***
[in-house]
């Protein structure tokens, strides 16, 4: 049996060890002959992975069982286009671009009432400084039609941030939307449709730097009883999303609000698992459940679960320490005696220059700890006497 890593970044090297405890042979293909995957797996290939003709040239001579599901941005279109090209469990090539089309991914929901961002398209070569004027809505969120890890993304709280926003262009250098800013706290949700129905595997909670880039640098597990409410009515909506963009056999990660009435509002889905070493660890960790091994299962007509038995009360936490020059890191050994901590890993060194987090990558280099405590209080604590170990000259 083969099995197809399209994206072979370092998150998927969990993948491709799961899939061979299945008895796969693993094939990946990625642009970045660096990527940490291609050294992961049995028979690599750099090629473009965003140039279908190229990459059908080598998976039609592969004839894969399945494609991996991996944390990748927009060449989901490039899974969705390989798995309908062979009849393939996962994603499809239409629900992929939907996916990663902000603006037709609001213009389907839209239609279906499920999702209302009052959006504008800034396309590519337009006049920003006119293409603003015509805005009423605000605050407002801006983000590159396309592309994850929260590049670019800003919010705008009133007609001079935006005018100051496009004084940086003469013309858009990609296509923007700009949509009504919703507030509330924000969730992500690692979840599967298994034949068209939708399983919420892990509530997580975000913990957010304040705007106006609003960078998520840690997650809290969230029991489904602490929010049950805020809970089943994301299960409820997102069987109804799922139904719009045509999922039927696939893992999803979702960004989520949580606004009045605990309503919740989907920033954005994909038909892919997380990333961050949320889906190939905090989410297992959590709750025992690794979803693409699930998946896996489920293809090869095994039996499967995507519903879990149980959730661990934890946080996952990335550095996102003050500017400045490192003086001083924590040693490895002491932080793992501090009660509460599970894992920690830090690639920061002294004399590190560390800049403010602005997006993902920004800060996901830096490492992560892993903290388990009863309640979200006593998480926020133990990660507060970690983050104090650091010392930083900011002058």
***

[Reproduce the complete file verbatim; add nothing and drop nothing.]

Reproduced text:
[in-house]
């Protein structure tokens, strides 16, 4: 049996060890002959992975069982286009671009009432400084039609941030939307449709730097009883999303609000698992459940679960320490005696220059700890006497 890593970044090297405890042979293909995957797996290939003709040239001579599901941005279109090209469990090539089309991914929901961002398209070569004027809505969120890890993304709280926003262009250098800013706290949700129905595997909670880039640098597990409410009515909506963009056999990660009435509002889905070493660890960790091994299962007509038995009360936490020059890191050994901590890993060194987090990558280099405590209080604590170990000259 083969099995197809399209994206072979370092998150998927969990993948491709799961899939061979299945008895796969693993094939990946990625642009970045660096990527940490291609050294992961049995028979690599750099090629473009965003140039279908190229990459059908080598998976039609592969004839894969399945494609991996991996944390990748927009060449989901490039899974969705390989798995309908062979009849393939996962994603499809239409629900992929939907996916990663902000603006037709609001213009389907839209239609279906499920999702209302009052959006504008800034396309590519337009006049920003006119293409603003015509805005009423605000605050407002801006983000590159396309592309994850929260590049670019800003919010705008009133007609001079935006005018100051496009004084940086003469013309858009990609296509923007700009949509009504919703507030509330924000969730992500690692979840599967298994034949068209939708399983919420892990509530997580975000913990957010304040705007106006609003960078998520840690997650809290969230029991489904602490929010049950805020809970089943994301299960409820997102069987109804799922139904719009045509999922039927696939893992999803979702960004989520949580606004009045605990309503919740989907920033954005994909038909892919997380990333961050949320889906190939905090989410297992959590709750025992690794979803693409699930998946896996489920293809090869095994039996499967995507519903879990149980959730661990934890946080996952990335550095996102003050500017400045490192003086001083924590040693490895002491932080793992501090009660509460599970894992920690830090690639920061002294004399590190560390800049403010602005997006993902920004800060996901830096490492992560892993903290388990009863309640979200006593998480926020133990990660507060970690983050104090650091010392930083900011002058």